Baby titanosaur was a mini version of its parents
Titanosaurs were plant-eating dinos of titanic size. The largest known individual belonging to the species Rapetosaurus krausei would have shook the ground with its epic 16,700 kilogram (36,800 pound) heft. A baby dino would have looked a lot like its grown-ups, a new study shows. And it probably acted like them, too.
Scientists discovered (relatively) tiny fossils of a roughly 1- to 2-month-old R. krausei in Madagascar. Its bones now suggest that babies and adults had similar limb proportions. That’s a sign that the very young were more mature than would be expected. If true, they probably didn’t require much parental care, says Kristi Curry Rogers, who led the new study. A vertebrate paleontologist, she works at Macalester College in St. Paul, Minn.
After hatching, she says, the tiny titanosaur may have been more self-reliant than babies of other dino species.
Most titanosaur fossils come from adults. A lack of very young specimens has made it tough to know what the dinosaurs’ growth patterns might have looked like. Curry Rogers and her colleagues now estimate that when newly hatched, the baby would have weighed about 3.4 kilograms (7.5 pounds). That’s about the weight of a newborn human. But in a few short weeks, its weight shot up to 40 kilograms (88 pounds). That’s roughly as heavy as a 12-year-old boy. The dinosaur in the study was about this size when it died, probably from starvation.
The researchers examined the baby dinosaur’s bones with microscopes and CT scans. (CT is short for computerized axial tomography, which uses X-rays to image features of internal bones and other organs.) During the dino’s early growth spurt, all of its limbs grew at about the same rate, the researchers now calculate. Those data plus features of the bones point toward a life that was both active and independent.
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computerized axial tomography (CAT or CT, for short). A special kind of X-ray scanning technology that produces cross-sectional views of the inside of a bone or body.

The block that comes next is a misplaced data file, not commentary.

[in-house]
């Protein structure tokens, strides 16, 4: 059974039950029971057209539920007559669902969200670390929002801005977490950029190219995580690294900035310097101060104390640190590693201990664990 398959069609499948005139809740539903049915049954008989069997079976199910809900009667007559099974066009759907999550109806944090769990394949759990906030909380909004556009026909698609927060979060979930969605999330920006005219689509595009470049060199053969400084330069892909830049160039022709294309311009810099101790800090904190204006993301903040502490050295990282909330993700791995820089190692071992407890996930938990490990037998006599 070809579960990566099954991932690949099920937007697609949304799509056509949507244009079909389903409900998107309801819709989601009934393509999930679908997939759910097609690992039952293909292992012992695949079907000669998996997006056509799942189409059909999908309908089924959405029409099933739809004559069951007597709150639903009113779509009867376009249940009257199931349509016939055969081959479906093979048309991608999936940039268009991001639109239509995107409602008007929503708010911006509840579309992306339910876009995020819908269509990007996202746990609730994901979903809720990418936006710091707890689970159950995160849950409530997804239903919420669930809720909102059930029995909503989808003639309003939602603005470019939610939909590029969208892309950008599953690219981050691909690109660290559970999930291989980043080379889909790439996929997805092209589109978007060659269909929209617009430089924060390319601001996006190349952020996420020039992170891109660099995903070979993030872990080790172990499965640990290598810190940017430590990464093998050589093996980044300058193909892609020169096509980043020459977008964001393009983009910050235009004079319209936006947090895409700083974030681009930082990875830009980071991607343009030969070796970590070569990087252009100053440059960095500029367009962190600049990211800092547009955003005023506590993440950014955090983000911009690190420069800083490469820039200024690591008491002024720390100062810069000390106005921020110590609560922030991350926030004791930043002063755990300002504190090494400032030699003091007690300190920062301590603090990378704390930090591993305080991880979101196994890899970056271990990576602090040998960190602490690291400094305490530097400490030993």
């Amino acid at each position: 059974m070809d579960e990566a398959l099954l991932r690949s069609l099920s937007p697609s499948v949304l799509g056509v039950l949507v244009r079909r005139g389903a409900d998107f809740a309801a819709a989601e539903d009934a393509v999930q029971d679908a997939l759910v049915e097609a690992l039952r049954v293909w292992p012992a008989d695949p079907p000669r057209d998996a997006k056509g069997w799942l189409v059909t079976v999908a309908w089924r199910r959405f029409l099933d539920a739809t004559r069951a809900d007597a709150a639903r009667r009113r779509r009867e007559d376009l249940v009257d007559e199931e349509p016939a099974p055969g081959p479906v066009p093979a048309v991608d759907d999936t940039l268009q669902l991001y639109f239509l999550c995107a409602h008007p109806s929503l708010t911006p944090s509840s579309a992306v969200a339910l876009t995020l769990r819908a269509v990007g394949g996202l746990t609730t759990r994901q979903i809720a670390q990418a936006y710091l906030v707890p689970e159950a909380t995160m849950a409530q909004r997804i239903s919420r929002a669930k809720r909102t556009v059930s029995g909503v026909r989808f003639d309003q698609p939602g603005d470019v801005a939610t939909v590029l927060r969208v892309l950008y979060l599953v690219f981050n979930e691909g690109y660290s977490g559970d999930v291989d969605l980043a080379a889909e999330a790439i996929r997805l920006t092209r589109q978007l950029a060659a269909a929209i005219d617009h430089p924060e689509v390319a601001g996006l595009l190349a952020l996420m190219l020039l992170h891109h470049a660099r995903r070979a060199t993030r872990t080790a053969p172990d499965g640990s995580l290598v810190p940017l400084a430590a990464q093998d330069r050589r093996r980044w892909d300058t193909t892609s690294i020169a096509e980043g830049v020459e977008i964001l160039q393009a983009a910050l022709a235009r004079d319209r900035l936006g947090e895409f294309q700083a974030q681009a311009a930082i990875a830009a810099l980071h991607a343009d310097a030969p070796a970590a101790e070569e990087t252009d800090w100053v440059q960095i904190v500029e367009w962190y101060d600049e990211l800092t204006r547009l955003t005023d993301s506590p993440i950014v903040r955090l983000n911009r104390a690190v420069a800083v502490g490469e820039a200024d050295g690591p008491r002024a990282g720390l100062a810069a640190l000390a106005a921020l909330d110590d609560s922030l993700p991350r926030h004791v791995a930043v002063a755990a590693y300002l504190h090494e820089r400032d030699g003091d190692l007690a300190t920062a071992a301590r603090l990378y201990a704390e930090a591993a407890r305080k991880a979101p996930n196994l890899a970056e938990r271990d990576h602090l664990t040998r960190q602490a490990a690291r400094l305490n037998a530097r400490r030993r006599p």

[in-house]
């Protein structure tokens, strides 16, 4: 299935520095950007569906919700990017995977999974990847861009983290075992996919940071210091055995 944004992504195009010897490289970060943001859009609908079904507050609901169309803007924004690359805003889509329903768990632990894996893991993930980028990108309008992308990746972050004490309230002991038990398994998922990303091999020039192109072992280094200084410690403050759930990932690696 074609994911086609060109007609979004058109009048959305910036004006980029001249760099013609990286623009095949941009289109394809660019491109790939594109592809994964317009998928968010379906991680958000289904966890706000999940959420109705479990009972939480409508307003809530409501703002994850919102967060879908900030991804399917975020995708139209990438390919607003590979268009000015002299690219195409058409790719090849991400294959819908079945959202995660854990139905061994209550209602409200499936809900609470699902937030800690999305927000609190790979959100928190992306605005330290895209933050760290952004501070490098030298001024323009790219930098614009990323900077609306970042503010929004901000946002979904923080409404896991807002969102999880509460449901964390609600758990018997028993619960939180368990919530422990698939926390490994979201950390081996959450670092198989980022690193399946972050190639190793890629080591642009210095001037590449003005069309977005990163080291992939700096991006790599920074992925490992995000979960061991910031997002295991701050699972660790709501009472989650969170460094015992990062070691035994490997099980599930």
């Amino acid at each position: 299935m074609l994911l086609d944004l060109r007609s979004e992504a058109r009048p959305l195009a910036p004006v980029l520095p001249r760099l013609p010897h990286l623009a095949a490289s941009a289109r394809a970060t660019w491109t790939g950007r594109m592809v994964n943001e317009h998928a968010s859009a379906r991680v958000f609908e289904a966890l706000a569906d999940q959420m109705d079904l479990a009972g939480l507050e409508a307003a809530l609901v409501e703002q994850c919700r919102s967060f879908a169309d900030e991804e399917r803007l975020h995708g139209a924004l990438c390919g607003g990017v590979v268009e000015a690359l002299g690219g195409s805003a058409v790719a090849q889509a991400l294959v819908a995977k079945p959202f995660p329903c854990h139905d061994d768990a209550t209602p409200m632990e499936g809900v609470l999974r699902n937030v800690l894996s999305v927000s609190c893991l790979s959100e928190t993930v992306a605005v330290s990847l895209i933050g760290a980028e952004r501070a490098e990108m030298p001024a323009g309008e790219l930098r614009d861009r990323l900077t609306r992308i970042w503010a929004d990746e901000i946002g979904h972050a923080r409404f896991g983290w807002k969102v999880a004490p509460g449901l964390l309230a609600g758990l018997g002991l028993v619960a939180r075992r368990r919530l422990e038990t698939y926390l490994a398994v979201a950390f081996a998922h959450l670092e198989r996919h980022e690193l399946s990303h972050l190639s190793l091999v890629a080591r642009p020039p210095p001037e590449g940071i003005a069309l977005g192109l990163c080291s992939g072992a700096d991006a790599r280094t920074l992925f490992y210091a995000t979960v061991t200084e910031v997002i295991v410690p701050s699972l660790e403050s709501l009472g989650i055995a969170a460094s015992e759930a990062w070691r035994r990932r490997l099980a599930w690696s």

dinosaur A term that means terrible lizard. These ancient reptiles lived from about 250 million years ago to roughly 65 million years ago. All descended from egg-laying reptiles known as archosaurs. Their descendants eventually split into two lines. They are distinguished by their hips. The lizard-hipped line became saurichians, such as two-footed theropods like T. rex and the lumbering four-footed Apatosaurus (once known as brontosaurus). A second line of so-called bird-hipped, or ornithischian dinosaurs, led to a widely differing group of animals that included the stegosaurs and duckbilled dinosaurs.
fossil Any preserved remains or traces of ancient life. There are many different types of fossils: The bones and other body parts of dinosaurs are called “body fossils.” Things like footprints are called “trace fossils.” Even specimens of dinosaur poop are fossils. The process of forming fossils is called fossilization.
limb (in physiology) An arm or leg. (in botany) A large structural part of a tree that branches out from the trunk.
microscope An instrument used to view objects, like bacteria, or the single cells of plants or animals, that are too small to be visible to the unaided eye.
paleontology The branch of science concerned with ancient, fossilized animals and plants. The scientists who study them are known as paleontologists.
species A group of similar organisms capable of producing offspring that can survive and reproduce.
titanosaur A group of dinosaurs with long necks and whiplike tails that ate plants. Named for Titanosaurus, they were noted for their large size.
vertebrate The group of animals with a brain, two eyes, and a stiff nerve cord or backbone running down the back. This group includes amphibians, reptiles, birds, mammals and most fish.
X-ray A type of radiation analogous to gamma rays, but of somewhat lower energy.
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M. Rosen. “This prehistoric meat eater preferred surf to turf.” Science News for Students. October 20, 2015.
A. Yeager. “More dinosaur bones yield traces of blood, soft tissue.” Science News for Students. June 24, 2015.
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Original Journal Source: K. Curry Rogers et al. Precocity in a tiny titanosaur from the Cretaceous of Madagascar. Science. Vol. 352, April 22, 2016, p. 450. doi: 10.1126/science.aaf1509.